The DISC digital companion dashboard demonstrates performance against key metrics, organized along the consumer journey. This helps us understand where we need to focus or optimize our interventions to make the client’s SI journey as frictionless as possible.

By mid-September 2021, there are nearly 10.78K unique users, with 40 percent meaningfully engaging with the content. Meaningful engagement entails signposting the majority of the users to have read most of the content appropriately to learn more about self-injection contraception.
Figure 1: Cumulative and Engaged users of the digital companion.

There are more urban female users aged 20 – 34 interacting with the digital companion implying we are reaching and serving our target audience.

Figure 2: Categorization of users by gender and sex

The majority of women in urban and peri-urban areas who own a smartphone use WhatsApp and Facebook as the preferred channels of interaction with the companion with WhatsApp taking the largest share at 91 percent.

Figure 3: Categorization of beneficiaries by the platform used So far, there are 1,103 unique users with 604 call requests registered on the digital companion call back feature. Out of these, 508 cases were addressed successfully, phone numbers of the remaining 16 percent of the requests could either not be reached or registered as wrong numbers.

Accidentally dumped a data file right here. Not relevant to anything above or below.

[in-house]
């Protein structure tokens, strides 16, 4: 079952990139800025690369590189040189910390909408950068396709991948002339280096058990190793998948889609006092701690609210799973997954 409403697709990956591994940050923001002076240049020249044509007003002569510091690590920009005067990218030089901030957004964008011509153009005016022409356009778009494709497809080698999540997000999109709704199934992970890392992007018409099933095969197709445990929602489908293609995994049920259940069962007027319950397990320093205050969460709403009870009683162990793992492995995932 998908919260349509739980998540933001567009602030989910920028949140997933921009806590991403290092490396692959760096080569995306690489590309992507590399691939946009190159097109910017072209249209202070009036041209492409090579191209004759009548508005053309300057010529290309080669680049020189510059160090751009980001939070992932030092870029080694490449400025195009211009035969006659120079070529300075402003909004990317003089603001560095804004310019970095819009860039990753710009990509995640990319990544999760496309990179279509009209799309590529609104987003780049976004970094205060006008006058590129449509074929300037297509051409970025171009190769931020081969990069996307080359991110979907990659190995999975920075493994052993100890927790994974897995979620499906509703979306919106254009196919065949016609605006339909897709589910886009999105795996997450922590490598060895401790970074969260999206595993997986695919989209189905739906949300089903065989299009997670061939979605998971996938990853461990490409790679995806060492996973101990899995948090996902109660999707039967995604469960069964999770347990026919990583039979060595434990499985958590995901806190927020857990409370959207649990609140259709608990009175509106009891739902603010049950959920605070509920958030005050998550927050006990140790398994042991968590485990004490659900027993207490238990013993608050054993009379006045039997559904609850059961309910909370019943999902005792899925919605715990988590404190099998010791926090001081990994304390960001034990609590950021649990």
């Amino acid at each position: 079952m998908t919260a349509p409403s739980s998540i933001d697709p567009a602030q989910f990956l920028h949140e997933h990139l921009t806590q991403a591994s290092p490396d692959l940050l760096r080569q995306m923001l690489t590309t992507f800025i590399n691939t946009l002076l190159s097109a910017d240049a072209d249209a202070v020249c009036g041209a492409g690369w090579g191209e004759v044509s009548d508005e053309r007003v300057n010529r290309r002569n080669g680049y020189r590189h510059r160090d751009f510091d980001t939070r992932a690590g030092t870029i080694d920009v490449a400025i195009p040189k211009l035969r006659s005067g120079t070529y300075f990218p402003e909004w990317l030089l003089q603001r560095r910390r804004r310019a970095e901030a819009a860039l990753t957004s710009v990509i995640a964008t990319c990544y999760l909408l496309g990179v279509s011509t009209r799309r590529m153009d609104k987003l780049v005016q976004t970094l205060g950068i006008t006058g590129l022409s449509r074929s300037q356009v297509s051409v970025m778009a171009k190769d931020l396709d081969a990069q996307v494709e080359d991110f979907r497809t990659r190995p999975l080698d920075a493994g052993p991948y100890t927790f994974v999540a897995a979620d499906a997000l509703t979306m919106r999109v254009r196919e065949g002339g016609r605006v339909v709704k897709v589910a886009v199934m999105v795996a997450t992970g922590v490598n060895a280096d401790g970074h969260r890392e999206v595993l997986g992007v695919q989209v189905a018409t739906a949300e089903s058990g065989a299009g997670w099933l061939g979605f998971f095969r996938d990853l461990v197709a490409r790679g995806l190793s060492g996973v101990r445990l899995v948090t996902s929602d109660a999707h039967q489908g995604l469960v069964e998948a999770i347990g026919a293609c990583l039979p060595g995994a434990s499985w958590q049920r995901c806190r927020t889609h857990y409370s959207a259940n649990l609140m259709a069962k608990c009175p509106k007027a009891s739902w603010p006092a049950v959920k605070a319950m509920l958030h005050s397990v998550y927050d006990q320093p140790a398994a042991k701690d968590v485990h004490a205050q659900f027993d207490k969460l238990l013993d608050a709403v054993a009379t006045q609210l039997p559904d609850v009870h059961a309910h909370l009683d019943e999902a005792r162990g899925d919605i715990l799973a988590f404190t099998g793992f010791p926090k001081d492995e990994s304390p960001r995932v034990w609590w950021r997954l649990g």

Regarding the reasons for the call, 53 percent of the calls sought information on family planning, 41 percent were generally on SRH, and a few (3 percent) requested information on general health issues. The rest were non-health requests. Specific requests on self-injection were on how and where to locate a facility for uptake (42 percent) and side effects of using DMPA-SC (48 percent). Also, 10 percent wanted to know how DMPA-SC works, the site of the injection, and the duration of action. (Figure 4)


  1. There is a significant drop-off of users who click on the links to those who register and use the digital companion. Our target audience is seeing information on contraception from our creative campaign messages with links to access the digital companion for more information, but significantly less engage with the content meaningfully, which by our definition means that they are not reading through almost all the content available in the self-inject content branch. We have made optimizations to address this and traffic on the companion continues to grow significantly.